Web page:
"Haymatloz" is a beautiful film, directed with a great sense of timing and superb cinematography, with a strong political focus towards the end."
"Haymatloz is poignant and honest, filled with beautiful photographic shots of two cities where the beauty of the past still lingers, although hesitantly."
The Culture Trip
Having reached retirement age, they are living comfortably in Switzerland and Germany like so many academics of their generation. But is this really home to them?
Susan Ferenz-Schwartz, Kurt Heilbronn, Engin Bagda, Enver Hirsch and Elisabeth Weber-Belling are sharing an uncommon past.
There are lots of Turkish migrants in Germany. But these five people are children of German migrants. Long before the migration movement from Turkey to Germany their parents took the opposite road and found themselves a new home in Turkey. Having spent their youths in Istanbul and Ankara, sooner or later all of them relocated back to Germany. But being German Jews who grew up in Turkey they never felt quite at home here. In „Haymatloz“ all five protagonists share a deep longing for Turkey.
10 years ago journalist and director Eren Önsöz journeyed into the German-Turkish past with her graduate film „Import – Export“ for the first time. Now she delves into another unkown chapter of German-Turkish history with the effortlessly directed documentary „Haymatloz“.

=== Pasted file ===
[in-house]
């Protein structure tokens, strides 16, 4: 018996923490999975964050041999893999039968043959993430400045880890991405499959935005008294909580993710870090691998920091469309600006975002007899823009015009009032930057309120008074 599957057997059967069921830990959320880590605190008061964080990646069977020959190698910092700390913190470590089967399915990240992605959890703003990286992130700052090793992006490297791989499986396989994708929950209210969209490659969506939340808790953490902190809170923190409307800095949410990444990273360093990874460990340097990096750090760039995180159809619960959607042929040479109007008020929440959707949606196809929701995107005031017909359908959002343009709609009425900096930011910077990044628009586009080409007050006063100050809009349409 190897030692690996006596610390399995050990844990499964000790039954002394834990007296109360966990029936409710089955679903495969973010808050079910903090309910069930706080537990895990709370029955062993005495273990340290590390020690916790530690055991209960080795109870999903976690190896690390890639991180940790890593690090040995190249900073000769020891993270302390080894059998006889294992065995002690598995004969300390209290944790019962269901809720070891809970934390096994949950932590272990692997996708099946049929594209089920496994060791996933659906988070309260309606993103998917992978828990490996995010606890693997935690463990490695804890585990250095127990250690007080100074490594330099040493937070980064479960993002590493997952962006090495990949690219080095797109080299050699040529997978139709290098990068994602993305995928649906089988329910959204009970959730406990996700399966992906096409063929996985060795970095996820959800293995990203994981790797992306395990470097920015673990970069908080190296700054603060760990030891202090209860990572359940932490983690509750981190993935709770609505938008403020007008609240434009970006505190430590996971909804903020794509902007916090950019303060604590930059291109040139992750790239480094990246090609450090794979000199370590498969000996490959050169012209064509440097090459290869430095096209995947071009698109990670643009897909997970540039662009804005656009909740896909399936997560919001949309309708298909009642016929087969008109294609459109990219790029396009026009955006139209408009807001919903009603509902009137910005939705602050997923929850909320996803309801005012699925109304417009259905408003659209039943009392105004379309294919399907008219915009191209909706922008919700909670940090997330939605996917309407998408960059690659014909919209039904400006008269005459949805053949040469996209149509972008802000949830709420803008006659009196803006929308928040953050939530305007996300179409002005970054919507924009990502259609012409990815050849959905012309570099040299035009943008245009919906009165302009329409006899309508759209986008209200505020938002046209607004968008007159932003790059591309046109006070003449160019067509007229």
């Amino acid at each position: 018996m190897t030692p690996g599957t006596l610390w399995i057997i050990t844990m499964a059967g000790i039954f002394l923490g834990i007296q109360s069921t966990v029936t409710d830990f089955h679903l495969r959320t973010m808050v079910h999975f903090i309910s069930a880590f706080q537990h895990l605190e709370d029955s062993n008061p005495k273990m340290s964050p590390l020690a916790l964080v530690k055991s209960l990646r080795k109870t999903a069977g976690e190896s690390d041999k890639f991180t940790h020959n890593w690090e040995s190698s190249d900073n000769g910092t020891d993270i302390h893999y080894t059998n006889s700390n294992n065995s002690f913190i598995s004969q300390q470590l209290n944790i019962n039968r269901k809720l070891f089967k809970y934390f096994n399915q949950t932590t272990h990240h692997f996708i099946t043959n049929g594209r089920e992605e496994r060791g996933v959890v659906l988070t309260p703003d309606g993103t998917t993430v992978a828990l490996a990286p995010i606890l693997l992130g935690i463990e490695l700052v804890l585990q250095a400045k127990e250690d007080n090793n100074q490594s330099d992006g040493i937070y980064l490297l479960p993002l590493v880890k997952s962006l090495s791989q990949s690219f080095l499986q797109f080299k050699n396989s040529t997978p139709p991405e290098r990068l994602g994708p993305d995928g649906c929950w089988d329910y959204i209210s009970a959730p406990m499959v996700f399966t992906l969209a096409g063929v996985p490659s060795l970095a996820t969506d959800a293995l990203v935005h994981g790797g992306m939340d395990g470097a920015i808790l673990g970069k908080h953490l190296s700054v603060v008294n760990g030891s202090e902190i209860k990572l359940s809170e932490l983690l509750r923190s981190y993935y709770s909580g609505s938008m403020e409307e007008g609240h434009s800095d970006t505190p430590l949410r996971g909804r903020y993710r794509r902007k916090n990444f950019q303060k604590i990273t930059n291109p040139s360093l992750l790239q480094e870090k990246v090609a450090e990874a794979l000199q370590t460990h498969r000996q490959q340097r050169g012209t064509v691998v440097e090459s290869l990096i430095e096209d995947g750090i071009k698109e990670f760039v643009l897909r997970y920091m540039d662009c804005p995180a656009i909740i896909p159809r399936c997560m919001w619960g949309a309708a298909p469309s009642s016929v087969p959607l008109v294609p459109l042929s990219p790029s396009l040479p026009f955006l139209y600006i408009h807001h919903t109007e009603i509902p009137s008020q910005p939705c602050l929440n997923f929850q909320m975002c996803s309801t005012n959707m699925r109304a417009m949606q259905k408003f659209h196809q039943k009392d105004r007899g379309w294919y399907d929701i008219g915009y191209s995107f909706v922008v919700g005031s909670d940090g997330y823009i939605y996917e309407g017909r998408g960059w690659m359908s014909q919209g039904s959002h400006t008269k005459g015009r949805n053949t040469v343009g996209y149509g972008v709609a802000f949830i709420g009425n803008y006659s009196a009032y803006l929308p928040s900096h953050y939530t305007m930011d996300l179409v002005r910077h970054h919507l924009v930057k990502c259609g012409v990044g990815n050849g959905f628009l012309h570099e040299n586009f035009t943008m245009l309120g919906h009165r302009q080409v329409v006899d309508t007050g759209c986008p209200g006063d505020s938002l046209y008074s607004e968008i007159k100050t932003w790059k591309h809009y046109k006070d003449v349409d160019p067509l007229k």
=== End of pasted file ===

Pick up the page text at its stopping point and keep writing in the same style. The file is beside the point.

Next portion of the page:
Her protagonists tell the story of how the „Advisory Office for German Scientists“ established contact between the mostly secular Jewish academics and Atatürk, who was also striving for secularization in the 30s and how the newcomers were welcomed in Turkey. In their home country they were marked for death, here it almost felt like paradise for them. They went on to leave a huge mark on the young Turkish country.
The lawyer Ernst Hirsch wrote legal commentary still valid to this day. Architects like Clemens Holzmeister or Bruno Taut significantly shaped the newly founded capital Ankara with their buildings and the artist Rudolf Benning, after being villainized by the Nazis as „depraved“, left a big impression not only on his art students but also on the streets of Istanbul with his sculptures.
When the children of those who built all this talk about the atmosphere of new beginnings, their longing for these past times becomes palpable. So Eren Önsöz takes them on a journey into the past. They visit childhood places, enjoy the beauty of Istanbul, the Bosporus coastline and the scents of busy marketplaces. The memories are not without melancholy, though. The liberal Turkey of their childhood doesn't seem to exist anymore. Atatürks modernization as well as their parent's achievements are gradually reversed by Erdogan and his politics. By the end Eren Önsöz' journey into the past opens a very important discourse about the present and future of Turkish society.